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AMPA receptor

German: AMPA-Rezeptor

1 Definition

AMPA receptors are unspecific cation channels belonging to the subgroup of ionotropic glutamate receptors. They are widespread in the central nervous system and constitute the most common form of neurotransmitter receptors.

2 Biochemistry

AMPA receptors consist of 4 subunits with 3 transmembrane domains each. The subunits each comprise about 900 amino acids and have a mass of about 100 kDa. So far, four different AMPA receptors have been described, referred to as GluR1 through 4.

The relative conductivity for calcium ions through AMPA receptors varies with the specific arrangement of the individual subunits. GluR1, GluR3, and GluR4 are permeable for calcium ions. The GluR2 subunit is impermeable for calcium ions due to an enzymatic modification effected by the adenosine deaminase enzyme. This modification of the GluR2 domain is an exchange of glutamine for arginine.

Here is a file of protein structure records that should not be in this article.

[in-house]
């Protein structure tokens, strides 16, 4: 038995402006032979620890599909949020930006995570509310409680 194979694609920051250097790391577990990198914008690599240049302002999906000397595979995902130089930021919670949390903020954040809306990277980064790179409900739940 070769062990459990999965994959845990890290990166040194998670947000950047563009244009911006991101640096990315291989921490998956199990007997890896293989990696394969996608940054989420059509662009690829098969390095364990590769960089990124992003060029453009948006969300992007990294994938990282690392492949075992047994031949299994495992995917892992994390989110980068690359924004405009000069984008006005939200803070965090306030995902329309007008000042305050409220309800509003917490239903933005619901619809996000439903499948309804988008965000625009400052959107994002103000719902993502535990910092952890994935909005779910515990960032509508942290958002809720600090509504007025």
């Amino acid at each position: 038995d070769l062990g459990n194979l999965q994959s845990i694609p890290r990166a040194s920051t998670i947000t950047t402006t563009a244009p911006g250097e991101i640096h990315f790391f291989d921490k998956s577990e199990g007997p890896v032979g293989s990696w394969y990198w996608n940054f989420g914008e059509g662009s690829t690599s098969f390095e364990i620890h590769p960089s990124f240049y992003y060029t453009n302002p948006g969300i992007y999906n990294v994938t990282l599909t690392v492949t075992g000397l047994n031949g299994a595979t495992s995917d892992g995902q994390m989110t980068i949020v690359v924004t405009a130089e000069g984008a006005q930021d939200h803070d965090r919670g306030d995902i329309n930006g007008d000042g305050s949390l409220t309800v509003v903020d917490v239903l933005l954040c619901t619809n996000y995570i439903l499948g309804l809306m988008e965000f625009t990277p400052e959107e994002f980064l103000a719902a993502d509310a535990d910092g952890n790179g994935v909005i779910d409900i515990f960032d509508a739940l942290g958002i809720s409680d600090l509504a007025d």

Biochemical relatives of AMPA receptors are NMDA and Kainate receptors. AMPA and Kainate are synthetic ligands that can only bind to those two receptors, in contrast to glutamate which can bind to a larger number of receptors.

This page was last edited on 28 September 2017, at 10:47.

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